Such trusts may be established for 'purposes' as an alternative to, or jointly with provision for 'persons'. The reference to 'purposes' embraces applications of trust property and income which are not directed to particular individuals or companies in the capacity of beneficiaries. It thus involved a radical change in the law. Although the full scope of the changes cannot yet be predicted, the following examples are possible:

  • a settlor may authorise or direct the trustee of a STAR trust to apply trust property or income in the pursuit of objectives, for example in the development of his business, without any expectation that they will prove profitable;
  • a settlor who is motivated by benevolence may create a STAR trust for objectives that are charitable in the popular sense or public-spirited without the danger that the trust will be held invalid if the objectives are not exclusively charitable in the strict sense.
  • a settlor may, by a STAR trust created by his will, direct his executor to expend a large part of his estate in the erection of a monument to his memory;
  • a disaster fund raised for the relief of victims of a disaster may be organised as a STAR trust and so avoid the difficulty, where such a fund is organised as a charitable trust, that victims may only be benefited if they are poor;
  • those concerned with campaigns to secure particular changes in the law or the election of a candidate to a public office may organise their funding under a STAR trust;
  • in a commercial context, a STAR trust may offer the possibility that the beneficial ownership of the shares in a company is noted vested in any of the parties to a transaction.

The STAR law provides that no beneficiary under a STAR trust has any right to take court proceedings to enforce the accountability of the trustee or any right to be involved in, or informed about, the conduct of the trust and that all rights of that description are to be the exclusive concern of an "enforcer", a person or persons chosen for the purpose by the settlor. The settlor may nominate a beneficiary or beneficiaries as enforcer; where he has chosen to appoint a protector, he may combine the roles of enforcer and protector in one person. But it is inconsistent with the principle of the STAR law that the settlor himself be the enforcer.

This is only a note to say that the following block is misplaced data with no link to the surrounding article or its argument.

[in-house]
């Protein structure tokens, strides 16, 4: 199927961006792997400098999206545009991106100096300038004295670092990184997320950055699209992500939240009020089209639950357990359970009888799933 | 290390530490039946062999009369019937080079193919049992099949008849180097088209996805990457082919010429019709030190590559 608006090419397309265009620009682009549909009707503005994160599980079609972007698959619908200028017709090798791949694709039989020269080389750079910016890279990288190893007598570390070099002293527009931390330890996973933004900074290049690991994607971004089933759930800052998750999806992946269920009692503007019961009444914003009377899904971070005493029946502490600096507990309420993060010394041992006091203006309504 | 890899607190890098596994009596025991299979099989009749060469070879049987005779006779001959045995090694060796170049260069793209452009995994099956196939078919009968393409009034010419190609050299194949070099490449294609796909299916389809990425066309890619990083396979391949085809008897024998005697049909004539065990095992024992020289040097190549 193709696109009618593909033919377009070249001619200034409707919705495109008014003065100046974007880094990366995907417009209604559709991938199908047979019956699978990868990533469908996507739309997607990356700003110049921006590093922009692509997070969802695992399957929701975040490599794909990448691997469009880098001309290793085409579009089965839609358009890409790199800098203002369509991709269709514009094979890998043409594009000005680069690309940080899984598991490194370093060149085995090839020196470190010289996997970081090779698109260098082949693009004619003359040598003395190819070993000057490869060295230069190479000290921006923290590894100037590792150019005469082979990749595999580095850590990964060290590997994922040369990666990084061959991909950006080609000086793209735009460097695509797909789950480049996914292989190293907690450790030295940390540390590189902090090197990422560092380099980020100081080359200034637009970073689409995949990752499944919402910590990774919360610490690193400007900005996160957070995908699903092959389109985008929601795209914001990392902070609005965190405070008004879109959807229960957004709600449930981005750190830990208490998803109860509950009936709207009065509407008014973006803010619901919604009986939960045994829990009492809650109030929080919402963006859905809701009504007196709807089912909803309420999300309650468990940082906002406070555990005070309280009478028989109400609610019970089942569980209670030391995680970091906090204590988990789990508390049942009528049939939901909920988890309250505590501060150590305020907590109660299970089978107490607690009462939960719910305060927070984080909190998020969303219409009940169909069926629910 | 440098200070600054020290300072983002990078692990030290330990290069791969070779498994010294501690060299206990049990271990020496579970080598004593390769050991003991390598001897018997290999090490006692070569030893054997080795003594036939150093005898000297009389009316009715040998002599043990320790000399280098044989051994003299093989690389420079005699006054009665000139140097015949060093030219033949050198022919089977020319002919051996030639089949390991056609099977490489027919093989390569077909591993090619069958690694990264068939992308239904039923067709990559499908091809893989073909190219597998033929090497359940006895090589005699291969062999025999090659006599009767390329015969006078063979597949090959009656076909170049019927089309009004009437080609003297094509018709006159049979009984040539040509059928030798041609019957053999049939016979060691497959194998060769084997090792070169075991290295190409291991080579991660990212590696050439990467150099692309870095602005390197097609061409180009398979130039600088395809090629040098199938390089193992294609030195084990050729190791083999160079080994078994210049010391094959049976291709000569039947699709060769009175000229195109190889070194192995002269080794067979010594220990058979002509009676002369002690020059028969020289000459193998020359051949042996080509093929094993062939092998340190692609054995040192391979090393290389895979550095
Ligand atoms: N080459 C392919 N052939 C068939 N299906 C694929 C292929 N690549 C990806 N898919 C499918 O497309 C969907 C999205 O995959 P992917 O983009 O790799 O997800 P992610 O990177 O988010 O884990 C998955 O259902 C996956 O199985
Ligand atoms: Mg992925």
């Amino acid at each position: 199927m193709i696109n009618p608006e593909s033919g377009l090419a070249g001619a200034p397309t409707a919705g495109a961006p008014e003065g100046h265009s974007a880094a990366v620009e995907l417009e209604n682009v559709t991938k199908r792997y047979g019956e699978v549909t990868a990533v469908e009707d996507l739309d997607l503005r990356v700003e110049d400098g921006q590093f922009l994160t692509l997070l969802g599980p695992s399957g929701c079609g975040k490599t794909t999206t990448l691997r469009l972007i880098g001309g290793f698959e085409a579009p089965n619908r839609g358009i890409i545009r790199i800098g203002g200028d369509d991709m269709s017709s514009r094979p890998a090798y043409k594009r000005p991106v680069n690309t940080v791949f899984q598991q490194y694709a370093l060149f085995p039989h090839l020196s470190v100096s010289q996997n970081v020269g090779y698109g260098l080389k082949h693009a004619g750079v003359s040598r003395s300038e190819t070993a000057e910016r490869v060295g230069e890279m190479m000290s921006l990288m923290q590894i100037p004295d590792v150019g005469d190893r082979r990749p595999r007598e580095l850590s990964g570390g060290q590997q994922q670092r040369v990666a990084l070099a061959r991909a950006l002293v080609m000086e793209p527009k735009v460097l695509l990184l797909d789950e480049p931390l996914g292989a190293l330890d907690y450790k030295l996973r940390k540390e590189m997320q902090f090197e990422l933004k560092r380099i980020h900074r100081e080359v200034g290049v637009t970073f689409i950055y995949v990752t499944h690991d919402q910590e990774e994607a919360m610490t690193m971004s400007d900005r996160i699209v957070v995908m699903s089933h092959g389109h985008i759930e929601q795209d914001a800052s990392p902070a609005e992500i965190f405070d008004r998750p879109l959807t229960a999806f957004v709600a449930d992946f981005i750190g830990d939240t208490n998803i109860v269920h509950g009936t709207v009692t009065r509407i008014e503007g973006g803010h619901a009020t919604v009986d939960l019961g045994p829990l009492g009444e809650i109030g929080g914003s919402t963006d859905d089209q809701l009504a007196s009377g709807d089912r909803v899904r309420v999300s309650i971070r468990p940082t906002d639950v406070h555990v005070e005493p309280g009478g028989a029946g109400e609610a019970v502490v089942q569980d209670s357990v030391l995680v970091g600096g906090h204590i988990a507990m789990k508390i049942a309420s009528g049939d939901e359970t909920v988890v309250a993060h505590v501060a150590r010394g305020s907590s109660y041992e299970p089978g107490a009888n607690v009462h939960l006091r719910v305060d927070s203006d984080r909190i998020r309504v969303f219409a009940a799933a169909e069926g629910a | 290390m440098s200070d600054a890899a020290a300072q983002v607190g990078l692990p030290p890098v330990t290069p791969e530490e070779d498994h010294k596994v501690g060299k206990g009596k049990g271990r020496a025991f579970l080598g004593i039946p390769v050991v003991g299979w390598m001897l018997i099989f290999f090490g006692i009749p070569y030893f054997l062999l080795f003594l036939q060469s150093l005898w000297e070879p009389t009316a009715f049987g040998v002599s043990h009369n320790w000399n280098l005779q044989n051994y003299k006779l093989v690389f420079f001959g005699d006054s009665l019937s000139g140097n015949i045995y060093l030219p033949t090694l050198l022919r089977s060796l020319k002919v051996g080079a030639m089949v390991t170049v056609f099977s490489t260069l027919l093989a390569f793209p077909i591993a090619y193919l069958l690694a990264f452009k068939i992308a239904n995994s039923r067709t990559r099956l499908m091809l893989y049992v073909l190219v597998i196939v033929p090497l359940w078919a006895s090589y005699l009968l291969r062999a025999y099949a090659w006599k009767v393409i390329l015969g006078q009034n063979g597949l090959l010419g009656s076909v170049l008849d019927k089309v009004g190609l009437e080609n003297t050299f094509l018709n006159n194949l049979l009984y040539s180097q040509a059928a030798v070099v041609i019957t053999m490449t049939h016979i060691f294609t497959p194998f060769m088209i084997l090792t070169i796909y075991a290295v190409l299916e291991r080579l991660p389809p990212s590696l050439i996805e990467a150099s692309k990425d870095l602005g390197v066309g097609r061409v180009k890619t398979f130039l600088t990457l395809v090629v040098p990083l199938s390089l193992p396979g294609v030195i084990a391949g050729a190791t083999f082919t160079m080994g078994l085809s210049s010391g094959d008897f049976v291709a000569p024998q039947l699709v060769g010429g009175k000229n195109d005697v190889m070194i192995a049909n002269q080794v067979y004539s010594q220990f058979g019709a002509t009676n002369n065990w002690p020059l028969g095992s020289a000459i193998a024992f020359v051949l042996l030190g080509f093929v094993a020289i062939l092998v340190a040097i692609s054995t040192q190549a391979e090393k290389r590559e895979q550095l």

The rule that a trust must confer enforceable rights on the beneficiaries has been abolished in regard to trusts set up under the regime introduced by the STAR Law.

The trustees of a STAR trust must include the holder of an unrestricted trust company license in the Cayman Islands.

Practical Applications Of Cayman Trusts

In essence a trust is a legal device, first developed under English law, under which legal ownership of assets is vested in a trustee whilst the enjoyment of the trust fund is preserved for the benefit of the beneficiaries on terms determined by the settlor.

The range of uses to which a trust may be employed is still being developed but flexibility and confidentiality are the principal advantages which a trust has over other legal forms designed to hold, preserve and transmit wealth. The trust concept has proved to be enormously adaptable and is widely used in financial planning.

Some typical applications are the following:

Preservation Of Wealth

Trusts may be used to preserve the continuity of ownership of particular assets, such as a business, within a family. By vesting legal ownership of the assets in the trustee, the relevant individuals may be able to continue to benefit from the assets, whilst avoiding fragmentation of ownership amongst a large number of second and third generation beneficiaries. The use of a trust avoids, on the death of a beneficiary, the risk of a share of assets becoming owned outside the family, and thus enables settled assets to be preserved intact for the benefit of future generations.

Forced Heirship

Where a settlor disposes of assets during his lifetime by settling them on trust, the trust assets will not form any part of the settlor's estate upon his death. This may enable a settlor to avoid forced heirship rules which may be mandatory under the laws of his domicile, residence or nationality and which would otherwise dictate the persons to whom and proportions in which a settlor's estate will devolve.

The choice of Cayman law as the governing law is conclusive and any questions arising in connection with the trust will be determined according to Cayman law and the application of foreign law is excluded. Furthermore, legislation prohibits the enforcement of a foreign judgment regarding a Cayman trust on the basis that it contravenes forced heirship laws because the trust concept is not recognised in that jurisdiction.

Succession Planning

The effect of a trust is to divest the settlor of ownership of the settled assets. Accordingly, upon the death of a settlor there will be no need to obtain a grant of probate or similar formalities in order to deal with the trust fund. A trust, therefore, provides an efficient vehicle for the transfer of beneficial ownership interests on the death of a settlor.